Designing a website that's both functional and attractive comes with a lot of important considerations, like whether users would intuitively connect more with turquoise or cyan, and whether either would work with the branding. However, one often overlooked but equally important element to account for in your design process is accessibility: making sure that everyone can access your site, regardless of their abilities.

It's always easier to fix things that you uncover in the design process, so it's best to consider accessibility upfront in the design process.

One fantastic example of accessible web design is the Umami demo site for Drupal. (Drupal is an open-source CMS that takes accessibility extremely seriously). We'll be using Umami (a recipe website) to illustrate some of the following examples.

Here are seven elements of accessible design elements to keep in mind when designing your website so it'll not only look great, but be easy to use for everyone.

1. Colour Contrast

Contrast checker with green checkmarks

According to WebAIM, poor text contrast is the number-one accessibility barrier in the top million most visited sites. Using proper contrast between different elements of a page (e.g. text and background) is important for both low-sighted and colour-blind users. (I also appreciate good contrast when I'm trying to read my phone by the pool in the bright sun after three margaritas.)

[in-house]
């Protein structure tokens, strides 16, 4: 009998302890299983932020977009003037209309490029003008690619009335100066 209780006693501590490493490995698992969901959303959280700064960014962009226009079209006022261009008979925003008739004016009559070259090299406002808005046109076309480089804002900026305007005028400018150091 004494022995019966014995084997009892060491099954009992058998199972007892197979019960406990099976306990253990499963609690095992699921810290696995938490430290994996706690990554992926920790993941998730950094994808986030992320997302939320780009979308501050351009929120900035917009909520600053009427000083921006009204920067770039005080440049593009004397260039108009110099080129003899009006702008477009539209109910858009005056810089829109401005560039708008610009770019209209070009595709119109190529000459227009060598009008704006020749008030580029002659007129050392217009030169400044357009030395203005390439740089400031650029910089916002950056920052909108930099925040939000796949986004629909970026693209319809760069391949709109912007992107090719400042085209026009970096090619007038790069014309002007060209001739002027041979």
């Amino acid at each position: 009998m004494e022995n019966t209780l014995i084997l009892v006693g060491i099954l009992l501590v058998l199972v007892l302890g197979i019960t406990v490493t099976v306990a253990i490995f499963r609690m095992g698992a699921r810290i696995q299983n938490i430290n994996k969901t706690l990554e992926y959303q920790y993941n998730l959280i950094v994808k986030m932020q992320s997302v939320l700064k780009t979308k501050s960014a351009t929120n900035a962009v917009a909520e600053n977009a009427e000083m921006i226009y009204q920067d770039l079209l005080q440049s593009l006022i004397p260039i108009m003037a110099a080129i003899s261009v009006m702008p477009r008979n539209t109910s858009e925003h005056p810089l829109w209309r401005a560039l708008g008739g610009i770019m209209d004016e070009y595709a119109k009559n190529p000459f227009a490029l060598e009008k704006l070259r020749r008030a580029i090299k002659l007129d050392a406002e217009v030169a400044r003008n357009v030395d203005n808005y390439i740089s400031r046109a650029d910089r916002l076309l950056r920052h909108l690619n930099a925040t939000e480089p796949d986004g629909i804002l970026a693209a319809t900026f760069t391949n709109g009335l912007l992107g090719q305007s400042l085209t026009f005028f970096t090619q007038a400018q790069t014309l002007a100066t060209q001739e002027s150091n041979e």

WCAG has two standards for text/background contrast:

  • Enhanced contrast, which meets WCAG AAA, refers to black-and-white contrast
  • Minimum contrast, which meets WCAG AA, requires a minimum ratio of 4.5:1 for normal text, 3:1 for headings, and 3:1 for non-text content, such as icons.

The following tools can help you analyze your site's colour contrast:

An contrast example using the Umami demo theme for Drupal
The Umami demo theme for Drupal uses proper contrast for maximum legibility. Notice the overlay behind the white text in the hero, which makes it easy to read despite the patterned background.

2. Hierarchy and Layout

Layout with image and text visible at a glance

Keep the hierarchy and layout of your page logical and organized, and everyone will thank you. Make sure key information is visible at a glance and follows a consistent and coherent structure.